After two nights in the hospital, Harris and I were ready to get home. Even though our care was excellent at Holles Street hospital, there is no place like home. And TJ and Mackenzie were anxious to meet the newest family member. TJ thinks Harris is a bit loud. And Mackenzie finds every noise he makes just fascinating. She loves being a part of everything Harris.
We are so happy to welcome our son to the world, Ricardo Harrison Tarun. Harris was born January 27, 2011 at 6:46am. He was 7 lb., 10 oz., 20 7/8 in. He was born at Ireland's oldest maternity hospital, The National Maternity Hospital - commonly referred to simply as Holles Street. We are looking forward to every new adventure.
We spent Christmas in Dublin this year as my flying days are over for now. Christmas Day brought about my 36th week of pregnancy with Harris. We had a full calendar of events to attend though. We began with our friend's Tacky Christmas Jumper party. You can't see my red tights in this photo, but I went for the trashy Santa look. Richard visited our favorite vintage store and found a incredibly itchy sweater that drove him crazy until he finally ripped it off in frustration. The Irish believe it or not don't have a bunch of tacky Christmas sweaters for sale - I know, shocking! So they improvise by making costumes and creating their own sweaters with some that are dressed up with actual ornaments and tinsel hanging off old sweaters. The other option was 40 Euro sweaters specifically made for such events. I'm always glad to don a Goodwill cast-off for a good tacky sweater party, but I can't believe there's really a market for new sweaters made for such events. Believe it or not, most sizes were sold out with 10 days left until Christmas. Yikes! I think that's taking this modern tradition a bit far. We had fun with our friends and Mackenzie Grace got to see her first Irish house party. She was a bit overwhelmed, but definitely the hit of the party - pre 12am when we departed.
In case you hadn't heard, Dublin's had a LOT of snow. It brings its own set of problems to be sure, but look how nice the neigborhood looked on Christmas Eve morning. It looked equally as lovely on Christmas Day morning, but I was too busy to photograph. I told Richard the snow covered Georgian houses & cars and bundled up people reminded me of my dad's Christmas train set & village that goes around the tree back home every year.
View from our bedroom
Grafton Street, Dublin's southside pedestrian center
Our little street in Ranelagh
Next up was Christmas Eve cocktail party gathering at Siobhan's house. It was originally intended to extend into pub-crawl-turned-midnight-mass, but the drinkers got lazy. Siobhan has been learning to cook this year and she put out an awesome spread for the cocktail party. And for a bit of additional cheer, everyone enjoyed a rare treat, Redbreast 12-year-old pure pot whiskey. TJ and Mackenzie got to participate as well, since Siobhan is their best friend here in Ireland. Mackenzie partied herself out and put herself to bed. TJ enjoyed the outing, but hated the walk to and fro even though his spoiled feet never had to touch the snow as Richard carried him in his sling-bag both ways.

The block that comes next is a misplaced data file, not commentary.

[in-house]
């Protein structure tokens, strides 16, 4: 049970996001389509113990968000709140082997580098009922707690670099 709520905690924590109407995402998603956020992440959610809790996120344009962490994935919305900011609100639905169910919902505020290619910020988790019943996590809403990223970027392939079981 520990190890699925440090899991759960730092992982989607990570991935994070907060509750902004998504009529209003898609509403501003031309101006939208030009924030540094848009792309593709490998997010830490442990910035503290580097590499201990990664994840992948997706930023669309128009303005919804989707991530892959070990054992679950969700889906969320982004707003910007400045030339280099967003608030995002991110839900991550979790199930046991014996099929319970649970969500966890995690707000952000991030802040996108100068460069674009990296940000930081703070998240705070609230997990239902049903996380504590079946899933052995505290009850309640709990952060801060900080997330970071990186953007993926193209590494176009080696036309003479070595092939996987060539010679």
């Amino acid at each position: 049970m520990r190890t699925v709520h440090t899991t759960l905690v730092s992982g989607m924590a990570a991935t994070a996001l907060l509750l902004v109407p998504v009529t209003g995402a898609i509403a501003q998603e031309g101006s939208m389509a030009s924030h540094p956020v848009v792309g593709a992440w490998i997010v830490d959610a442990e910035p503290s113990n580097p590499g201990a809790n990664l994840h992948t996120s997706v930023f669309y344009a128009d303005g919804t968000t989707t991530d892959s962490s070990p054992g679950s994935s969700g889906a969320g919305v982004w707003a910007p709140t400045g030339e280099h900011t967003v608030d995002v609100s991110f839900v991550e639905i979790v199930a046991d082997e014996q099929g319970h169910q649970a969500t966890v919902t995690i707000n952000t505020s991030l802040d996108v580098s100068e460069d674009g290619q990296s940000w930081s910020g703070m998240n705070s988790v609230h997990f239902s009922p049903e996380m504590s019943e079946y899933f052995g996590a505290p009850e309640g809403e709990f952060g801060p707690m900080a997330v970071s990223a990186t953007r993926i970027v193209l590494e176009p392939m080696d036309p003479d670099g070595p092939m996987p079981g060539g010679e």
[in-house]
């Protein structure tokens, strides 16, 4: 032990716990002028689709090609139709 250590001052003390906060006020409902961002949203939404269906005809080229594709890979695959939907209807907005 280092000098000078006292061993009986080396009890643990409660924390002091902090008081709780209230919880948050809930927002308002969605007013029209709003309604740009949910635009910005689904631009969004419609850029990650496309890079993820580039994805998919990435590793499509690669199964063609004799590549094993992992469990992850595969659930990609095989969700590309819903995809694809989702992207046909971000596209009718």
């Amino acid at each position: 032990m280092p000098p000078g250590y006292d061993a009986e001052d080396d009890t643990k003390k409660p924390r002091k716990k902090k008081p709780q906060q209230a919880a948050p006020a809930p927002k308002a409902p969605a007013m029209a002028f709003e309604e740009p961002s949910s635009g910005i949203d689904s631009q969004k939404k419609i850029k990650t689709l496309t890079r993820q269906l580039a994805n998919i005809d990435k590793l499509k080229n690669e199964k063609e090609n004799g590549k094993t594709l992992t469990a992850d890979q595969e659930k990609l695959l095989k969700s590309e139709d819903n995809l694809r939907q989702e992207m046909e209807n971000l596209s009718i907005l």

I couldn't mention all our happiness without remembering that some in our group had quite the frustrating holiday. Some of our friends joined us for the festivities with a little reluctance. The East Coast of the US is currently recovering from its blizzard and resulting transport nightmare. Well, Christmas week, Europe experienced the same thing. With Dublin unaccustomed to that much snow, the airport would be open for only a few hours each day, depending on the weather. Many, many flights were cancelled. And though the airlines did their best to get people home for the holiday, there were a lot of sad stories of people being stranded and not seeing family or friends this year. We had two newer members of our Irish GLG family stranded here, Manuel and Mariella, and they couldn't get home to Portugal and Italy respectively. So though they were disappointed, we were glad to add them to our little family of expats this Christmas. And it made us even more grateful for our new "expat family" even though we couldn't be with our own families.
And finally, Christmas Day dinner at our house with a healthy dose of gifts and even a gingerbread house decorating contest. As I mentioned above, we have been very fortunate to form a little expat family while living over here. And as many people opted to spend the holidays in Ireland this year or had their flights cancelled, we were lucky to have a full house on Christmas. We were able to all share a bit of our family traditions and Christmas cheer. We attended mass at our local Beechwood Parish church just down the road. I've never seen so many children in snowsuits in church! All in all it was a great Christmas.
I hope your Christmas season was as merry as ours!